Epiphany 1: Take Me to the River

Baptism of the Beloved © Jan L. Richardson

Reading from the Gospels, Epiphany 1/Baptism of the Lord: Mark 1.4-11

Here’s how I imagined my time between Christmas and Epiphany: lots of quiet, a good dose of solitude, room to breathe during the lovely pause between the Almost End of the Holidays and the (in my calendar, at least) Actual End of the Holidays. I envisioned an expansive space of respite in which to gather the energies I had spent since before Advent and to do some internal preparation for the year to come. I imagined walks, and naps, and copious amounts of reading.

I have indeed had some splendid time away from work in the past two weeks (to the extent that a writer/artist/minister can ever lay her work aside). It’s included great visits with family and with distant friends passing through town, and a few but not enough walks, and some but not enough reading, and lovely time with my sweetheart Gary, who saw rather less of me during Advent than usual.

I have found myself, however, having a hard time resisting the urge to fling myself into the projects, old and new, awaiting me at this turning of the year. I love my work (most days), I am eager to pick up existing projects and get started on new ones, and more and more I feel the press of time. As a result, I haven’t been entirely successful in resisting the pull of those projects during these post-Christmas days. I’m aware that I never really put them down in the first place.

So here on the day after Epiphany, I’m pondering what I need in order to enter the new year feeling refreshed instead of frenzied. I’m realizing that being eager to dive back into the projects is not the same thing as being ready—really ready, internally ready, soulfully ready—to take up the work that lies ahead.

And here comes Jesus in this week’s gospel reading, heading for the Jordan, presenting himself to John the baptizer, submitting himself to the sacramental waters. Jesus, who has been who knows where for something like three decades, discerning and preparing. He is ready to fling himself into the work awaiting him. And yet not ready. He needs something. A river. A ritual. A recognition. You are my Son, the Beloved, he hears as he comes up from the waters, drenched with the Jordan; with you I am well pleased.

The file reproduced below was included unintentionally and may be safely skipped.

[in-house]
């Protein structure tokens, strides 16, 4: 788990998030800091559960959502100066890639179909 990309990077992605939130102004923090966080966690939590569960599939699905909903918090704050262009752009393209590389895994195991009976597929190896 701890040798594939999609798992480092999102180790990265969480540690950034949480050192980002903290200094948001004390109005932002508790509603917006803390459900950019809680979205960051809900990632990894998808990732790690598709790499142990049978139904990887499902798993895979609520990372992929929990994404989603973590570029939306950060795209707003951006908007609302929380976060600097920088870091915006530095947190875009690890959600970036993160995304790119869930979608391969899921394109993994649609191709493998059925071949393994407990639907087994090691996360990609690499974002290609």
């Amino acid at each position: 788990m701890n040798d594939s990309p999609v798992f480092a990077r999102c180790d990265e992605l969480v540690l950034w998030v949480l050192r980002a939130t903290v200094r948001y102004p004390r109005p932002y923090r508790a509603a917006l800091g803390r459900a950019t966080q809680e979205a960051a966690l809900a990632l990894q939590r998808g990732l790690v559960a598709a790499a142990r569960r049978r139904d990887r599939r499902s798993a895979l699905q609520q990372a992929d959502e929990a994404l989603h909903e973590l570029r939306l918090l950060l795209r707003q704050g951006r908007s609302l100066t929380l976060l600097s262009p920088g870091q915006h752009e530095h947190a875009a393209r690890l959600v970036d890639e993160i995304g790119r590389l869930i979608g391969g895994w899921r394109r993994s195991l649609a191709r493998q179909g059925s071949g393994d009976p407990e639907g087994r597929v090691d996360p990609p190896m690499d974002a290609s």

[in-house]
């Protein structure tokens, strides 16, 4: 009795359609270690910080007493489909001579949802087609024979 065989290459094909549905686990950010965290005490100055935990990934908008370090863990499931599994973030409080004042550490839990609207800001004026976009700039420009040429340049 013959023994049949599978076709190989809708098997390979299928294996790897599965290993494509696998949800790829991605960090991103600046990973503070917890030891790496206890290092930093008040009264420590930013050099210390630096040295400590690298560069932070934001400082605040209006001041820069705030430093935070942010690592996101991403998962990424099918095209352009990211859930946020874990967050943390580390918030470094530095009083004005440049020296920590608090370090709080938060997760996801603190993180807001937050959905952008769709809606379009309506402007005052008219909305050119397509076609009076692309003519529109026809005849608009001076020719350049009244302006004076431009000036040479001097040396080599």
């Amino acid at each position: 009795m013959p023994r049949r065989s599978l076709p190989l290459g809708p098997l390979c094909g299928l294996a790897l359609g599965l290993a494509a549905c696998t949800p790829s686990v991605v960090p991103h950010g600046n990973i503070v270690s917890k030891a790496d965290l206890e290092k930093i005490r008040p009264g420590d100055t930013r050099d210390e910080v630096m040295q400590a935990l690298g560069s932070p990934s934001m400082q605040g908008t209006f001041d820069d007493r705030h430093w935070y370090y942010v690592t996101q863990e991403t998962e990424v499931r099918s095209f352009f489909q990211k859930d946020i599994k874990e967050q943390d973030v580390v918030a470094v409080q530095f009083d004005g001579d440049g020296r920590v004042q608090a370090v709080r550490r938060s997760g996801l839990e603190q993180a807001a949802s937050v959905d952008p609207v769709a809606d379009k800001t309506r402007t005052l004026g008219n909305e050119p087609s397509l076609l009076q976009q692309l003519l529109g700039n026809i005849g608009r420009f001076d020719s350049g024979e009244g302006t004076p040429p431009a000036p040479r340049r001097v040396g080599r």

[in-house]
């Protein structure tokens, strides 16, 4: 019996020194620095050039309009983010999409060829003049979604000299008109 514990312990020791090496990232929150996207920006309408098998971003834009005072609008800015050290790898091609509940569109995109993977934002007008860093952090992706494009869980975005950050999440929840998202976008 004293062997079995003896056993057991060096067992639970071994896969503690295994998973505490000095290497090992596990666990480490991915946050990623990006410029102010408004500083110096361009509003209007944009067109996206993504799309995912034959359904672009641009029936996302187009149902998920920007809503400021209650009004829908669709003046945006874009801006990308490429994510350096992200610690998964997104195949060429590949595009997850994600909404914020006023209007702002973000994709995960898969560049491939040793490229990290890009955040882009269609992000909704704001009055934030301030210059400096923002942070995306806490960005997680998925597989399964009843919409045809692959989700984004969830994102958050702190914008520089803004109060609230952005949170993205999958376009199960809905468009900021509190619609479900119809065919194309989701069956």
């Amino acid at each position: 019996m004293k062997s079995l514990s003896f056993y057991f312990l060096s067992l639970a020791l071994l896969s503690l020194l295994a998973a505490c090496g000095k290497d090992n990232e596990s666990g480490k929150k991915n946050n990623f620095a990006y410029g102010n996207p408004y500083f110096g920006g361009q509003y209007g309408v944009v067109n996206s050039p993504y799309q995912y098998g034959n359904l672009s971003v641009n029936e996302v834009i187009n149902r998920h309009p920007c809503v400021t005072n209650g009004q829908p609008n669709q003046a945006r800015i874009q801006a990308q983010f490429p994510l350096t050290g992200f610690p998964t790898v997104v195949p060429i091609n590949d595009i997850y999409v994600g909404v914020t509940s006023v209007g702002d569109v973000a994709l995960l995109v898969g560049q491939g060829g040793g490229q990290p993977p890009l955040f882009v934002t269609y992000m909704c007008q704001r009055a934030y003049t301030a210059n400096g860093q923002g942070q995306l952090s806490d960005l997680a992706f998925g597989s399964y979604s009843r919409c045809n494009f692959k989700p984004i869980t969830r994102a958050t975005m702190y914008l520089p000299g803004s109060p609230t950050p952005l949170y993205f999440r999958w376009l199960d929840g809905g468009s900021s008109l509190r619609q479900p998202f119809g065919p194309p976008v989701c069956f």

In their depictions of the baptism of Jesus, medieval artists often painted the river rising to meet the naked Messiah, surging up to enfold him, arcing around his waist. Often this appears to be for modesty’s sake, though the usual transparency of the river doesn’t entirely accomplish that aim. At times, however, the rising of the river seems to be for nothing but pure joy: the creation reaching out to meet and enfold Christ, the God who has become intimately, incarnately intertwined with the world. In some depictions, such as this one in a medieval Psalter, even the fish rise with the waters, leaping as if in recognition of the one who has waded into their midst. Leaping like John the Baptist did when he and Jesus met for the first time, as Luke tells it, in the waters of their mothers’ wombs.

There are times when our lives rise up to claim us, occasions when that which we were born to be leaps up to envelope us. Something calls our name. Reminds us we are blessed and beloved. Baptizes us. Sends us forth.

When we are graced (and challenged) with moments when the work ahead of us is clear, when we know what it is we are to do, sometimes there is preparation still to be done. Jesus knew this, knew he needed the ritual that John had to offer, knew he needed that baptism and blessing. And so, standing on the hinge of this year, seeing with some measure of clarity the work that lies ahead, the work that I was created to do, I’m giving some thought to what kind of blessing I need to seek so that I can dive into that work already drenched. What ritual, what respite, what river do I need to take myself to?